Unemployment Insurance Extension Still in Doubt
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The Fiscal Times
March 3, 2014

The Senate is expected to take another run at renewing the extension of federal unemployment benefits this week, a move that has been filibustered twice by Senate Republicans since the extension expired in late December.

In a press conference last week, Senate Majority Leader Harry Reid (D-Nev.) said that he had had “good conversations” with Republicans about a retroactive six-month extension of benefits. Democrats fell one vote shy of breaking the Republican filibuster in their last attempt earlier this month.

Related: ‘Carolina Comeback’ Masks Long-Term Unemployment 

Democrats have targeted a trio of Republican senators as potential yes votes on the extension. Near the top of the list is Sen. Mark Kirk, of Illinois, whose state is facing an unemployment level of 8.6 percent, 30 percent above the national average of 6.6 percent. The others are Sen. Rob Portman who represents Ohio, which faces a 7.2 percent jobless rate, and Sen. Dan Coats of Indiana, where employment is running at 6.9 percent.

The pressure comes as the Bureau of Economic Analysis revised fourth quarter GDP downward, from 3.2 percent to 2.4 percent, indicating that the economy grew even more slowly in 2013 than it had in 2012.

Portman brought up the issue of the long-term unemployed in an appearance on Fox News Sunday, saying, “Unemployment is extremely high. We know that we have a record number of people on long-term unemployment.” However, host Chris Wallace didn’t press him on whether he will support an extension.

Federal unemployment insurance supplements state unemployment insurance, which typically lasts for about 26 weeks. At the peak of the Great Recession, federal benefits extended to those unemployed for up to 99 weeks, though that was eventually reduced to 73 weeks. Since the federal extension expired in December, nearly 2 million people have lost their benefits, with another 70,000 exhausting theirs every week.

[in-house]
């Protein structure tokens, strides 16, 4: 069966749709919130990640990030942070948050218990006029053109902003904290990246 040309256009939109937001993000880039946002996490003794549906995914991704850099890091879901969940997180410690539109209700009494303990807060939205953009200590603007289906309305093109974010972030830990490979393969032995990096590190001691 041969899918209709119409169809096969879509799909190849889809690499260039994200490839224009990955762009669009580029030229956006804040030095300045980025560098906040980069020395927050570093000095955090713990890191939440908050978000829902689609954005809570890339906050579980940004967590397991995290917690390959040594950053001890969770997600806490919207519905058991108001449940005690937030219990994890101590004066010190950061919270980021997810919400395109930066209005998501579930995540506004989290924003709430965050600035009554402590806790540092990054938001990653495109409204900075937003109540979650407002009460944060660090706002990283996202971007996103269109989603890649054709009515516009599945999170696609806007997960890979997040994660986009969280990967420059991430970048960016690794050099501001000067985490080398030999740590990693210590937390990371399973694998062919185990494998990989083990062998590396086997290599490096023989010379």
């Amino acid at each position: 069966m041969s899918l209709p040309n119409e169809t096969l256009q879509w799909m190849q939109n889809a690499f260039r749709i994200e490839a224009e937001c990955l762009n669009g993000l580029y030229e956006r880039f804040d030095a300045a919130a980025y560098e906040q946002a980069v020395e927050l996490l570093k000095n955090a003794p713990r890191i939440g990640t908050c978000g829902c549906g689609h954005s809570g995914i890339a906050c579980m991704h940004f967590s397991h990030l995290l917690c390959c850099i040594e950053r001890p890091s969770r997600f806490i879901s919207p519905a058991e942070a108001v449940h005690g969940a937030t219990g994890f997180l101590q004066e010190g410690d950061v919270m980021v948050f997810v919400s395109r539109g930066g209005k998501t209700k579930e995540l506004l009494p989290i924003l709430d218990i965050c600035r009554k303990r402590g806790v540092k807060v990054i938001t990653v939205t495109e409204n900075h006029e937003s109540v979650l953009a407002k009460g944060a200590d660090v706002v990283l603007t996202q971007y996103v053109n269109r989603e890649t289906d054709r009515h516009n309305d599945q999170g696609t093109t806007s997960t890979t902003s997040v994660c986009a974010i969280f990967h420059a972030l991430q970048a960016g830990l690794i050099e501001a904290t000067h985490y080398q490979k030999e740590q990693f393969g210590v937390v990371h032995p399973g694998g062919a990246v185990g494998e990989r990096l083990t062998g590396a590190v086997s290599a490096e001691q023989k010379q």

Even if Reid finds a way to forge an extension through the Senate, the proposal’s fate in the House of Representatives remains unclear. Last week, a senior aide to House Speaker John Boehner said that the bill’s path through the House won’t be a smooth one. 

Related: Unemployed and Hoping for Help from Congress

“The Speaker has said multiple times that he’s open to discussing an extension of emergency unemployment benefits as long as it is paid for and includes measures to actually help create new jobs,” Boehner spokesman Kevin Smith said. “Thus far, the president or Senate Democrats have failed to offer such a plan.”

That puts Boehner at odds with the Congressional Budget Office, which has said that the extension of benefits would add approximately 200,000 jobs to the economy by the fourth quarter of 2014.

The question of whether the extension is paid for is trickier. Whether using savings from an unrelated piece of legislation to offset the cost of the unemployment insurance extension is actually “paying for” it is a debatable point, and one that Boehner is evidently prepared to contest.

For their part, Democrats argue that the whole idea of insisting on offsets is wrongheaded in the first place, because Congress has regularly extended benefits in the past, without offsets, when the level of long-term unemployment is above 1.5 percent. It is currently at about 2.5 percent.

Related: The Mental Anguish of the Long-Term Unemployed

However, some Democrats believe Boehner will have a difficult time holding up an extension of unemployment benefits once it clears the Senate. Right now, Senate Republicans are the only ones feeling any political pressure, but according to senior Democratic hill staff that will change dramatically once a bill clears the Senate.

Democrats will use district-level unemployment data to personalize the plight of the long-term unemployed with local media in Republican districts, in hopes of creating grass roots pressure to bring a bill to the floor. 

The general sense on both sides of the aisle is that if Boehner were to allow a bill to extend unemployment benefits to reach the floor, it would have across-the-board support from Democrats, and would get the backing of more than enough Republicans to push it over the line.

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A longtime reporter on the intersection of the federal government and the private sector, Rob Garver is National Correspondent, based in Washington, D.C. He has written for ProPublica, The New York Times and other publications.